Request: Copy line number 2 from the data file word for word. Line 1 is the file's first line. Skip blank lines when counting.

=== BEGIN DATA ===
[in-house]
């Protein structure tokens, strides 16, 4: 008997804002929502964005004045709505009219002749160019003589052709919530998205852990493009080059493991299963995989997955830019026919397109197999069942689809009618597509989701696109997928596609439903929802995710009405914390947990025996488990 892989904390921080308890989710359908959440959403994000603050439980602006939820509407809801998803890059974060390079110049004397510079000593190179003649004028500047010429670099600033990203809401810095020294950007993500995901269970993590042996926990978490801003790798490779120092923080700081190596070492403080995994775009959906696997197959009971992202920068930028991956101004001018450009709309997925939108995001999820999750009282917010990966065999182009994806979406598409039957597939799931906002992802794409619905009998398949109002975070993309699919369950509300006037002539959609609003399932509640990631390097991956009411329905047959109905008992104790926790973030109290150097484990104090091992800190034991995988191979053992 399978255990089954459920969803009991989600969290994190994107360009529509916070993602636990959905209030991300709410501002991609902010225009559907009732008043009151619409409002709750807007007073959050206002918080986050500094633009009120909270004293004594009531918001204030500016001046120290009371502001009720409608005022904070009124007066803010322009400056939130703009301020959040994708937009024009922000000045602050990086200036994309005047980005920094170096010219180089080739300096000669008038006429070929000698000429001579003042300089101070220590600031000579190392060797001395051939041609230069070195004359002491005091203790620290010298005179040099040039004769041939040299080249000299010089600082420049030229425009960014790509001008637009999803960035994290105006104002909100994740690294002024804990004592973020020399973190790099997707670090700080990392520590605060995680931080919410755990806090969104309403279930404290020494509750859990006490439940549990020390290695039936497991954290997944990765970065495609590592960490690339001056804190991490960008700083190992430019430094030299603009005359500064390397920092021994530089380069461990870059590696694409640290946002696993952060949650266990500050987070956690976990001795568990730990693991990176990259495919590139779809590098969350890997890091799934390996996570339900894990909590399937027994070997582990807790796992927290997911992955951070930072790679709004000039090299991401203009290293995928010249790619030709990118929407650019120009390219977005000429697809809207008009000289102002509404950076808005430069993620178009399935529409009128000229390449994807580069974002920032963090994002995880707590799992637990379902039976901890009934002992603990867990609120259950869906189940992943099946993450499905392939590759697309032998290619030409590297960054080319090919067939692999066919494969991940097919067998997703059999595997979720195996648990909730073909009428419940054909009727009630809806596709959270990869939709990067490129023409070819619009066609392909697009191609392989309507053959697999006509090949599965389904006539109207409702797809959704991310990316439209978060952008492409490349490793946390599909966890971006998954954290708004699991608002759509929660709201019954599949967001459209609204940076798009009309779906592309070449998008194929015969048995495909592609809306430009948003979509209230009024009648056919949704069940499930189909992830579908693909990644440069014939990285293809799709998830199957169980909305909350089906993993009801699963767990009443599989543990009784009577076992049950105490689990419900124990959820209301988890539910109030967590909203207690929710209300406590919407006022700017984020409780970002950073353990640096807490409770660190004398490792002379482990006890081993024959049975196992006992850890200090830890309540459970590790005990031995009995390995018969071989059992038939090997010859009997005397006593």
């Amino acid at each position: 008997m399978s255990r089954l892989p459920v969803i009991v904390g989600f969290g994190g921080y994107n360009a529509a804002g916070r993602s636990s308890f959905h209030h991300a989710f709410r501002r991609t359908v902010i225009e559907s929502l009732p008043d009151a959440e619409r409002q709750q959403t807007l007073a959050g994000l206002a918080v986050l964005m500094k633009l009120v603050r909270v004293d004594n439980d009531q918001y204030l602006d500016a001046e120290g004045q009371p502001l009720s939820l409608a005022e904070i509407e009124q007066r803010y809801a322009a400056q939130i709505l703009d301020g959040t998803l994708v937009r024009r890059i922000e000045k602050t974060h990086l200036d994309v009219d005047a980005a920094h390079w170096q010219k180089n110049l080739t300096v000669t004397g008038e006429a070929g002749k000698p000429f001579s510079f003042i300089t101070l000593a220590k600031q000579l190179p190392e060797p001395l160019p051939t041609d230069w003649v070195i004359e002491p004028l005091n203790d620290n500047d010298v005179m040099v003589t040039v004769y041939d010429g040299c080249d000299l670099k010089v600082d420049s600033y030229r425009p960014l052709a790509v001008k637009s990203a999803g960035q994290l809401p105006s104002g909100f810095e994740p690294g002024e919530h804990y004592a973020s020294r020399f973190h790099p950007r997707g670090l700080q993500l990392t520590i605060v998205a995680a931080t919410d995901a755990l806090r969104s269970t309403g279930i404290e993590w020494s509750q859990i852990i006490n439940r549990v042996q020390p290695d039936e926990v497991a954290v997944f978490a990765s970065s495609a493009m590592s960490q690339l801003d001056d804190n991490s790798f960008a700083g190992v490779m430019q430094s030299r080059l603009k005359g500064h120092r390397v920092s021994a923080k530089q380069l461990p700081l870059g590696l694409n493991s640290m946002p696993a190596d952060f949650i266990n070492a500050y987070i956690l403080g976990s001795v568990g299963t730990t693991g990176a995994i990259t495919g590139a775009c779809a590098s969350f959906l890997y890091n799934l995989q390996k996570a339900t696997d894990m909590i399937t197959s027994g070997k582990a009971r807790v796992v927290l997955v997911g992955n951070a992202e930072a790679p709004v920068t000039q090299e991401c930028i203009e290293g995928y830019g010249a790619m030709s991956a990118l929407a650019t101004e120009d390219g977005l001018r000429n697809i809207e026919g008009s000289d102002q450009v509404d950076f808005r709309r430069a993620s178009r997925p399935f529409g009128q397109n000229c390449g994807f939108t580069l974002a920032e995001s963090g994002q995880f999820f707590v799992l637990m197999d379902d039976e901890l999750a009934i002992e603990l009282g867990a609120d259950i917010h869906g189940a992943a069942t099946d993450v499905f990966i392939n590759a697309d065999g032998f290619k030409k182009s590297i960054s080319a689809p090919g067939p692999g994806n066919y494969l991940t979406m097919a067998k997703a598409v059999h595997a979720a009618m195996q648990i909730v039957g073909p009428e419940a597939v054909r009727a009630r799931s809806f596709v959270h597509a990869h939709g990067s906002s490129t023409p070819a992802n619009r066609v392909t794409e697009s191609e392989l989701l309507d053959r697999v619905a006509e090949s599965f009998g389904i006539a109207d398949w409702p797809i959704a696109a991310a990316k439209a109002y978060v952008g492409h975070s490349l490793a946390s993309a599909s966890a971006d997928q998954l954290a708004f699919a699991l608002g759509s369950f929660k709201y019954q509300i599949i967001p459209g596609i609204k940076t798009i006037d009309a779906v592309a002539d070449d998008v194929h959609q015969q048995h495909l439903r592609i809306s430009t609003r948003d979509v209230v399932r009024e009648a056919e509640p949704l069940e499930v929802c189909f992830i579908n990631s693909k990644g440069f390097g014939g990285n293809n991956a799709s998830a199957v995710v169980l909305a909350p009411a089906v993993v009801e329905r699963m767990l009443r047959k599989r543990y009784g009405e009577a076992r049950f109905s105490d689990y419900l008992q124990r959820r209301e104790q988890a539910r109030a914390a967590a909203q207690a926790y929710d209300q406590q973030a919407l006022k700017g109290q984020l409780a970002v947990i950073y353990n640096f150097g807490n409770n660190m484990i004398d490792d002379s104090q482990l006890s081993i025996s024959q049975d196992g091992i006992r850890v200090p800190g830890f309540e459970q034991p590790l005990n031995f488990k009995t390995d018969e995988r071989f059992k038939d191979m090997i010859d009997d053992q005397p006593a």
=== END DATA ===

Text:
């Protein structure tokens, strides 16, 4: 008997804002929502964005004045709505009219002749160019003589052709919530998205852990493009080059493991299963995989997955830019026919397109197999069942689809009618597509989701696109997928596609439903929802995710009405914390947990025996488990 892989904390921080308890989710359908959440959403994000603050439980602006939820509407809801998803890059974060390079110049004397510079000593190179003649004028500047010429670099600033990203809401810095020294950007993500995901269970993590042996926990978490801003790798490779120092923080700081190596070492403080995994775009959906696997197959009971992202920068930028991956101004001018450009709309997925939108995001999820999750009282917010990966065999182009994806979406598409039957597939799931906002992802794409619905009998398949109002975070993309699919369950509300006037002539959609609003399932509640990631390097991956009411329905047959109905008992104790926790973030109290150097484990104090091992800190034991995988191979053992 399978255990089954459920969803009991989600969290994190994107360009529509916070993602636990959905209030991300709410501002991609902010225009559907009732008043009151619409409002709750807007007073959050206002918080986050500094633009009120909270004293004594009531918001204030500016001046120290009371502001009720409608005022904070009124007066803010322009400056939130703009301020959040994708937009024009922000000045602050990086200036994309005047980005920094170096010219180089080739300096000669008038006429070929000698000429001579003042300089101070220590600031000579190392060797001395051939041609230069070195004359002491005091203790620290010298005179040099040039004769041939040299080249000299010089600082420049030229425009960014790509001008637009999803960035994290105006104002909100994740690294002024804990004592973020020399973190790099997707670090700080990392520590605060995680931080919410755990806090969104309403279930404290020494509750859990006490439940549990020390290695039936497991954290997944990765970065495609590592960490690339001056804190991490960008700083190992430019430094030299603009005359500064390397920092021994530089380069461990870059590696694409640290946002696993952060949650266990500050987070956690976990001795568990730990693991990176990259495919590139779809590098969350890997890091799934390996996570339900894990909590399937027994070997582990807790796992927290997911992955951070930072790679709004000039090299991401203009290293995928010249790619030709990118929407650019120009390219977005000429697809809207008009000289102002509404950076808005430069993620178009399935529409009128000229390449994807580069974002920032963090994002995880707590799992637990379902039976901890009934002992603990867990609120259950869906189940992943099946993450499905392939590759697309032998290619030409590297960054080319090919067939692999066919494969991940097919067998997703059999595997979720195996648990909730073909009428419940054909009727009630809806596709959270990869939709990067490129023409070819619009066609392909697009191609392989309507053959697999006509090949599965389904006539109207409702797809959704991310990316439209978060952008492409490349490793946390599909966890971006998954954290708004699991608002759509929660709201019954599949967001459209609204940076798009009309779906592309070449998008194929015969048995495909592609809306430009948003979509209230009024009648056919949704069940499930189909992830579908693909990644440069014939990285293809799709998830199957169980909305909350089906993993009801699963767990009443599989543990009784009577076992049950105490689990419900124990959820209301988890539910109030967590909203207690929710209300406590919407006022700017984020409780970002950073353990640096807490409770660190004398490792002379482990006890081993024959049975196992006992850890200090830890309540459970590790005990031995009995390995018969071989059992038939090997010859009997005397006593």